On a chilly December evening, Hana, a transvestite, Misaki, a teenage runaway, and Gin, a retired bike racer, found little Kiyoko in the trash. For three homeless people, finding an abandoned baby might not have been the best of luck, but with good intentions and two cents to chip in, the trio set out to find the parents of the child. But locating the mother will not be an easy task, and all they have to go on is a small key...
In the year 2075, humanity has spread to the stars, along with their technology, colonies, and... waste? At such great speeds in orbit, even a tiny bolt can cause a tragic disaster. Enter the team of the half division. Their job? To gather the garbage and debris that circles the Earth, in order to keep space safe. From broken-down satellites to bolts and nails, there's nothing that the underpaid and underappreciated staff can't salvage. Join Hachimaki, Tanabe, Fee, and the rest of the gang as they risk their lives to keep space clean, and keep their wallets... empty.
Planetes' space setting is just its decor, its core is about people. People whose stories intertwine. Who influence each other. Whose actions have consequences on each other. And it is endearing and uplifting, simultaneously powerful and engrossing. Tokyo Godfathers? It may not be in space, but it's still about people, and shares the human touch of Planetes.
Both of these anime also share very satisfying plots, where every event is significant. But you only realize this as things are brought into place as the stories progress.
Rumic's Theater is a collection of 13 stories by Rumiko Takahashi, who is also responsible for such things as Inuyasha, Kimagure Orange Road, and Mermaid's Forest. While each story has its own tone, the focus tends to be based upon marriage, death, apartments, or general quirky situations and experiences. Sarcasm and mixups abound in this entertaining series.
In the rusty and run-down Treasure Town, young orphans in their respective gangs rule the roost and use the landscape as their playground. The violent Black and naïve White are two such orphans who are unafraid of fellow children and Yakuza alike; never have they found a foe who could best them in a battle – until now. A strange man and his even stranger (and seemingly indestructible) henchmen have plans to tear down Treasure Town and erect an amusement park in its place, and they’ll cut down anyone who stands in their way. Can Black and White save their home, and each other?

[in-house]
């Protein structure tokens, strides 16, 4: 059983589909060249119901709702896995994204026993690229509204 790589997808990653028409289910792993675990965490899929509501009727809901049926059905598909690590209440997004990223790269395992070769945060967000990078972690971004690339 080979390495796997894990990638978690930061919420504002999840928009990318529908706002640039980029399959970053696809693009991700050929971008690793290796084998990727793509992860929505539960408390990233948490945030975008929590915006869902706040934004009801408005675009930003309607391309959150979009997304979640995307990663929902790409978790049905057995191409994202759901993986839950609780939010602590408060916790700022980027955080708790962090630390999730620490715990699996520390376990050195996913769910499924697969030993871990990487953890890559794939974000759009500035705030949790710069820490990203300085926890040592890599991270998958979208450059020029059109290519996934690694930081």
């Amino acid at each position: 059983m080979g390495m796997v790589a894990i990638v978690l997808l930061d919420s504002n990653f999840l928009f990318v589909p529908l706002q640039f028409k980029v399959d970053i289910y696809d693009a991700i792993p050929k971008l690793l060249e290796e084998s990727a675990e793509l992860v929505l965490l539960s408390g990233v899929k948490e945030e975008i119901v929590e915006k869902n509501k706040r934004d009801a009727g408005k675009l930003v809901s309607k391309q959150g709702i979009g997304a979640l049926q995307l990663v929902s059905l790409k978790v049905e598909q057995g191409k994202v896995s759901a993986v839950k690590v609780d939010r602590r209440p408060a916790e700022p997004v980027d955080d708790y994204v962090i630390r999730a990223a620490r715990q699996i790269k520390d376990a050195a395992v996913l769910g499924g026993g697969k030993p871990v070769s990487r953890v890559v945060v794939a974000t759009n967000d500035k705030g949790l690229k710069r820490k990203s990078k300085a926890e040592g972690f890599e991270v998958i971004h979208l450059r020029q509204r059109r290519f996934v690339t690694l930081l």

Makoto Konno is a somewhat foolish and tomboyish high school student who spends most of her time hanging out with her two male friends. Things change one day when she suddenly gains the ability to leap through time! At first, she uses her newfound ability to do things such as preventing her sister from stealing her dessert, cheating on a test, and singing Karaoke for 10 hours. However, the small alterations she makes to the timeline turn out to have unforeseen consequences that snowball into dramatic and lethal situations for her and those around her...
Each of these series have a rather breakneck pace at times, having people come unglued, sprinting across the city, fighting all at one time that make the viewer have to stay on their toes. If you liked the directing in one series be sure to check it out in the other.
When the ragtag crew of the Carlvinson saw a spaceship crash land on a planet below, they had no idea they’d stumble across a now-orphaned baby girl! With none of her kind in sight, the cat-like Beruka, brain-faced Tah, robot Andy and the rest of the gang decide to raise little Corona until her people can be found. The very unorthodox “parents” and “extended family” of the Carlvinson will watch Corona grow from a baby to a young child, and will participate in mock dragonfly rescues, family field days, and more! But soon a transmission reveals that someone is coming to retrieve Corona – will Corona’s adopted family lose her forever?
Carlvinson and Tokyo Godfathers are both delightful tales of a group of misfits who must take care of a small child. Carlvinson takes place in the far reaches of space, while Tokyo Godfathers is more of a realistic story; but both are touching, funny, and fantastic watches regardless. If you liked one, you'd surely like the other.